Roadmaps by Cody Nickell

 

You know, reading plays is hard.  Or at least most people would probably say so.  If you are reading this, you probably have some connection to theatre. If you are a patron, you probably haven’t read many plays.  If you are a theatre maker, you certainly have, it’s part of the job.  But I know a lot of people that don’t like it, professionals included.  Actors and directors, designers, stage managers, dramaturges, literary managers, marketing people, everybody has to read them because we are working on them, but really plays aren’t meant to be read, they are meant to be seen and heard.

My wife Kate, an actor, refers to plays as roadmaps. And as you know, maps aren’t the journey. You can’t experience London or South Bend or Poughkeepsie by looking at a map.  You actually have to go there.  And with a play, to really go on that journey, you need to be in the room with other attendees, watching actors breathe life into those words.

But here’s the thing.  I love reading plays.  I don’t think I am unique, I am sure there are tons of people out there who do (well maybe one ton). But I really do.  I love reading plays. I have developed a knack for taking that roadmap and imagining the journey. So, lucky for me that our Producing Artistic Director, Kristen Coury, thought it was a good idea for me to help create a New Works Festival for The Playhouse. Awesome. Count me in.

So we put out the call. We placed Press Releases in the appropriate places, reached out to agents, got in touch with colleagues, and spread the word, “We want new plays!”

And son-of-a-gun if we didn’t get some.

Slowly, digital copies of plays started arriving in my inbox. And then not so slowly.  All of a sudden we had over 80 plays submitted from playwrights all over the country. Better get reading, Nickell…

And read I did. Over April and May I read all of those plays. Between other duties here at The Playhouse, and a freelance acting gig up in DC, I was cramming these plays into my head, sometimes three or four in a day.  And if reading plays is hard, reading new plays is even harder. Keep in mind, these are plays in various stages of completion, none of which have been proven in front of an audience. I’ve heard finding a great new play compared to trying to find a needle in a stack of needles.

But I gotta tell you, I had a blast reading all those plays. I mean, don’t get me wrong, there were some bad plays. Some really bad plays. But there were also some good plays. And some plays that showed tremendous promise. And even some great ones. And I began to realize that even the bad ones were attempts at creating something beautiful and heartfelt. Or something funny or something shocking. These were brave people, attempting something that truly terrifies me (I mean, I will say all the words a playwright wants me to, really well most of the time, but god forbid I actually have to write a play [shiver, shudder, shiver]).  I got to take over 80 journeys. Some awful, some heartbreaking, some hilarious. These plays blossomed in my mind, and I am so thankful to all the playwrights who were brave and submitted their plays to our theatre.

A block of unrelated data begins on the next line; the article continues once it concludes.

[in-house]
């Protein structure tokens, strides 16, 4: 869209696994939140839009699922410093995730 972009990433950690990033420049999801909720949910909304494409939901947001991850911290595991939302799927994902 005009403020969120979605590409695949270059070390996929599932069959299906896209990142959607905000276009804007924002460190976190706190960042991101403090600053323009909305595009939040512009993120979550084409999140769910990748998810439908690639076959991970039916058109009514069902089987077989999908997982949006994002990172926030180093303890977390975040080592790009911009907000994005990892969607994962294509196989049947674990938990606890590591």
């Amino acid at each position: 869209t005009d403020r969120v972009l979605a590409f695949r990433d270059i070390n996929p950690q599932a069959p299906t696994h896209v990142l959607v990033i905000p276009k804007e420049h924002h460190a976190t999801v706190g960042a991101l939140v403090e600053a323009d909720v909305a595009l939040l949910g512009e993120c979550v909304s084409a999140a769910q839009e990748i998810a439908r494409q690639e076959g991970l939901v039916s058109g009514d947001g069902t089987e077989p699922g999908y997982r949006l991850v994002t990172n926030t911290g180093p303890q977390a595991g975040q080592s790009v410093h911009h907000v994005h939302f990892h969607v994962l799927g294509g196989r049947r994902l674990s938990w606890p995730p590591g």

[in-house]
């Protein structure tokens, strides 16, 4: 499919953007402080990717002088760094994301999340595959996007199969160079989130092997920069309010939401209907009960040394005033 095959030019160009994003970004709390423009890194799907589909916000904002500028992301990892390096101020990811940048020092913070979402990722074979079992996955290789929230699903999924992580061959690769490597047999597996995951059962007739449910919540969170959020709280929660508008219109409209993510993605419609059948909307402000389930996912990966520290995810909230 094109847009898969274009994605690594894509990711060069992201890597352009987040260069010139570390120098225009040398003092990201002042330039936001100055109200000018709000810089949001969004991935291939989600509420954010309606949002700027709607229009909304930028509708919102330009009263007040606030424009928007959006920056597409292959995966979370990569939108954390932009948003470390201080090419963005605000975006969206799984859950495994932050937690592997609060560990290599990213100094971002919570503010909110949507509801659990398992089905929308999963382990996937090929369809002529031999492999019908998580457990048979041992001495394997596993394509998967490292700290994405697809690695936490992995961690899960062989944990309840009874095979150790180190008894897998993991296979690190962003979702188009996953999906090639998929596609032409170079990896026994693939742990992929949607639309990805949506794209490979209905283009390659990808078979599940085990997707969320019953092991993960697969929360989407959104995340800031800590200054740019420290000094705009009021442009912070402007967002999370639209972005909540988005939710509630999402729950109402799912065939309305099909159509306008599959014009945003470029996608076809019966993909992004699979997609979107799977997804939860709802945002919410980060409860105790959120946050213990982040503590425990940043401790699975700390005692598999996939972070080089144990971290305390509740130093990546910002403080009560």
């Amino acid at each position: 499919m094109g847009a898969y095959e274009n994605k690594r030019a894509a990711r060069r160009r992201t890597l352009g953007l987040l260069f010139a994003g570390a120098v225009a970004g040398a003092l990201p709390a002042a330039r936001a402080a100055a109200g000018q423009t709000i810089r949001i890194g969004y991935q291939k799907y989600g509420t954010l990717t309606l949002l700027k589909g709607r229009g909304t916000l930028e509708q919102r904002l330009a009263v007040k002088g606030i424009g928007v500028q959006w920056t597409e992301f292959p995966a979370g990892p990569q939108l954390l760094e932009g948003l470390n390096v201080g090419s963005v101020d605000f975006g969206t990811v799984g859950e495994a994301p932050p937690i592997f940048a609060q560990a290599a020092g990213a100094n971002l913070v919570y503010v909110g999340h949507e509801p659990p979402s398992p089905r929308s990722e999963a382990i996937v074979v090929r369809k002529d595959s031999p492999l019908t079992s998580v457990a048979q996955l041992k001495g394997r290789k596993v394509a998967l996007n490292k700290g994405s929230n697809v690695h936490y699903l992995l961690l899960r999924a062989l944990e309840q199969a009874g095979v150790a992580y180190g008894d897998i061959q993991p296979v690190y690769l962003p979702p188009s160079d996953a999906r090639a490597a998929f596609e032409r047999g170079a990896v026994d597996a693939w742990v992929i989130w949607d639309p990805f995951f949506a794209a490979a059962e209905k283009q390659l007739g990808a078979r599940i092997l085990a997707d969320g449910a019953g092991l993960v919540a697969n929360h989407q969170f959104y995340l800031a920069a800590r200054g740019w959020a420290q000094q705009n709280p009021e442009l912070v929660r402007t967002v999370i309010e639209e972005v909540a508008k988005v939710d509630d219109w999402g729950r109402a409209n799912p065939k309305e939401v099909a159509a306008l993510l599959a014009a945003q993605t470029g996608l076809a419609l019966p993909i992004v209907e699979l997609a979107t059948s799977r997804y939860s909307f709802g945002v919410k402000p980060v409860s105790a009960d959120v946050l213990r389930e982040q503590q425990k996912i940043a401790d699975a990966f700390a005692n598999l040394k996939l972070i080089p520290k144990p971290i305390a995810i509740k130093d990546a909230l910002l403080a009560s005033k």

And from this batch of 80 plus plays, some wonderful scripts began to rise up.  A list of twenty. And then a list of ten.  And then finally the shortest list. Three plays. Three wonderful playwrights that will be coming down to sunny Florida to work hard for a week at making their plays even better. 

Working on new plays has been one of the most rewarding parts of my professional acting career. Having a playwright in the room, honing their play, responding to living, breathing actors that are bringing their characters to life is a thrilling way to work.  In the theatre, a truly collaborative art form, having the playwright in the room makes the collaborative circle complete. And then having the chance to share that work with an audience, even if only for one performance, is such a hugely important and satisfying event. Come join us as we take these three maps, and act as your guides on three beautiful journeys. None of which are to Poughkeepsie…

Stay tuned to the blog over the next week or so to learn more about our playwrights, their plays, and what we are doing during the festival week. And make sure not to miss the readings.

* Want to learn more about the three plays being featured? Click here for more information. 

One thought on “Roadmaps by Cody Nickell

  1. Congrats to you, Cody, and to the Gulfshore Playhouse for instituting a New Works Festival. New plays by living playwrights are the key to the continued vitality and importance of the theatre. Though the classics remind us of how great things were, it’s even more critical to support and produce new plays, by both American and international writers, that help us understand how great things are.

    As chance would have it, I was IMing with Gwydion Suilebhan last week, and not only did he tell me he was heading down to Naples, but that you would be directing his play. The world keeps getting smaller. I wish you all the best on your week starting on Aug 12, and urge everyone to go see the plays on Aug 16 and 17. I commend you on your endeavor, and wish everyone much success. (Note: I wrote this in between the two new plays I’m reading today.)

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